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This is how you sell luxury yachts to China's elite

Mike Simpson, founder and group managing director of Simpson Marine.
Simpson Marine
Mike Simpson, founder and group managing director of Simpson Marine.

Having established a Hong Kong-based yacht brokerage in 1984, Mike Simpson has been around long enough to know what some of China's wealthiest clients want.

The Chinese "like things to happen fast and when they decide to buy a yacht, they don't just want to spend months looking around ...I think they want to get all the answers by the person they are going to do business with," said the founder and group managing director of Simpson Marine, a yacht dealership, brokerage and service company.

Chinese consumers want all aspects of the transaction covered, from how to import the boat to getting the right crew, Simpson explained, adding that even tiny details such as producing the list of yacht-cleaning materials in Mandarin Chinese can make the difference.

Yacht sales rose sharply up until Xi Jinping's 2012 campaign to curb corruption, Simpson told CNBC's "Managing Asia."

He added that China's uncertain economic environment and high import taxes of up to 45 percent for yachts are also hurting the industry.

But still, there are many high net worth people who still want to enjoy a luxurious lifestyle, said Simpson. "We have to facilitate that, make it easier for them ... For example, they can buy their yacht and keep it in the south of France or somewhere else in Asia."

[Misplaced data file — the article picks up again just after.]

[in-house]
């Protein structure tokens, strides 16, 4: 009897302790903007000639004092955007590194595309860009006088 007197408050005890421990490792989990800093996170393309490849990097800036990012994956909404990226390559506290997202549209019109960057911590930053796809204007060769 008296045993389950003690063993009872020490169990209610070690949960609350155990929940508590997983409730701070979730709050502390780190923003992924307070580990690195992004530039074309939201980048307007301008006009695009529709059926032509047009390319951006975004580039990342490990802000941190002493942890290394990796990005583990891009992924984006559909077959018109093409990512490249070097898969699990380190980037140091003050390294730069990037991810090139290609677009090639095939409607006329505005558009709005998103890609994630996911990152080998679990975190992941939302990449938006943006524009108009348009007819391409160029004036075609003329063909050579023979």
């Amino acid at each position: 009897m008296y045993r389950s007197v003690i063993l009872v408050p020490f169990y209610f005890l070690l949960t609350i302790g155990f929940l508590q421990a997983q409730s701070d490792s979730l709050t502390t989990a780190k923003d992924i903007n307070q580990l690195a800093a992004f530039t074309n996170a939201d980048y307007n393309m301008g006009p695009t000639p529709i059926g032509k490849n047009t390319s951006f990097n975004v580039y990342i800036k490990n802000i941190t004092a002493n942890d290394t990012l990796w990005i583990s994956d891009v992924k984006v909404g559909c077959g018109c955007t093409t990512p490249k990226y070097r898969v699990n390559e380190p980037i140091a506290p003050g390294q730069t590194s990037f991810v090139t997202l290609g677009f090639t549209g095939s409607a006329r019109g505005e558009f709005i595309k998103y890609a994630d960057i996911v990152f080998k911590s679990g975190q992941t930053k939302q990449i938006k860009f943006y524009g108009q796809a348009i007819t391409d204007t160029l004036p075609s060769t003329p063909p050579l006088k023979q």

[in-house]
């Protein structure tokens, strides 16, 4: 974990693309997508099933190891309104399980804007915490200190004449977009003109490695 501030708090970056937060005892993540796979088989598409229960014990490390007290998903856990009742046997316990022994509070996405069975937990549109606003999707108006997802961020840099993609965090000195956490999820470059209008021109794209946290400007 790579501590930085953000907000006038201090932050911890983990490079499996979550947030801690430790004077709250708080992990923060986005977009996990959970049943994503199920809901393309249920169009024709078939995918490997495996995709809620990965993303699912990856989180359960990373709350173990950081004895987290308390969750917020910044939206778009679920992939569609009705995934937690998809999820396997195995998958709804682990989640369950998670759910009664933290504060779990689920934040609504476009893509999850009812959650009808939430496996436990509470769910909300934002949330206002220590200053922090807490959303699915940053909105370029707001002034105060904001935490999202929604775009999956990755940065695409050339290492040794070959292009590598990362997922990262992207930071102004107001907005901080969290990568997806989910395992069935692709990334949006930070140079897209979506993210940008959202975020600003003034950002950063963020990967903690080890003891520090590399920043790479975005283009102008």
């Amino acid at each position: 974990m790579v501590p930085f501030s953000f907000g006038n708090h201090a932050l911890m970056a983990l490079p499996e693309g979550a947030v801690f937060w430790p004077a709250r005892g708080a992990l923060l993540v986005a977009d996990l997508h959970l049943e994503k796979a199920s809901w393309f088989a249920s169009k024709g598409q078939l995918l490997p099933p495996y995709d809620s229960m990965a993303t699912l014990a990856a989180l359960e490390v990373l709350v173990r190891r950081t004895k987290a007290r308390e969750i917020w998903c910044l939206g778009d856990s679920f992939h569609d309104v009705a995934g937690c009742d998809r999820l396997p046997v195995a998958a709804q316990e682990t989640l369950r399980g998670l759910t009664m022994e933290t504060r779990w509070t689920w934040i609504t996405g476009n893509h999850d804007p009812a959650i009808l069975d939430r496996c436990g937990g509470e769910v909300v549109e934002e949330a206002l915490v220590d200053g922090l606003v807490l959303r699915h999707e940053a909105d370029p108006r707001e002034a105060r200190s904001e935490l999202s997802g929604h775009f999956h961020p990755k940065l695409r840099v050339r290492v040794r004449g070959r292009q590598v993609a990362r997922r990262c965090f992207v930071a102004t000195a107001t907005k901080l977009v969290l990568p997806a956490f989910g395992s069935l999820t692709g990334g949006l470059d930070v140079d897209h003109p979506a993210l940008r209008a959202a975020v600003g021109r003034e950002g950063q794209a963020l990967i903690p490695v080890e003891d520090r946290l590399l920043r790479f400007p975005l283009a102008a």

Chinese investors have not backed away from investing in this luxury space.

Back in 2012, Reuters reported that Chinese industrial conglomerate Shandong Heavy Industry Group acquired top Italian yacht maker Ferretti. In 2013, the chairman of Dalian Wanda Group, Wang Jianlin, bought U.K's Sunseeker Yachts.

Shenzhen-based Sundiro Holdings also bought a stake in Simpson Marine in 2015 in a bid to be a "major player in the yacht industry," according to a press release issued at the time.

"There is certainly government encouragement for Chinese firms to be invested in major industries all around the world," he said.

Despite the anti-corruption crackdown, China's yacht market is still expected to grow to about $8.16 billion, and reach 100,000 leisure boats and yachts by 2020 from just 3,000 in 2012, according to a Research and Markets report.

The report revealed that while larger boats did not see much growth in sales in 2016, smaller boats maintained their growth momentum as yacht builders promoted more affordable yacht models in China.

Simpson also said that wealthy Chinese have very adventurous traveling ambitions beyond yachting.

"They are investing in all manner of exciting excursions off to the North Pole, the South Pole, off to jungle explorations and crossing deserts," he said.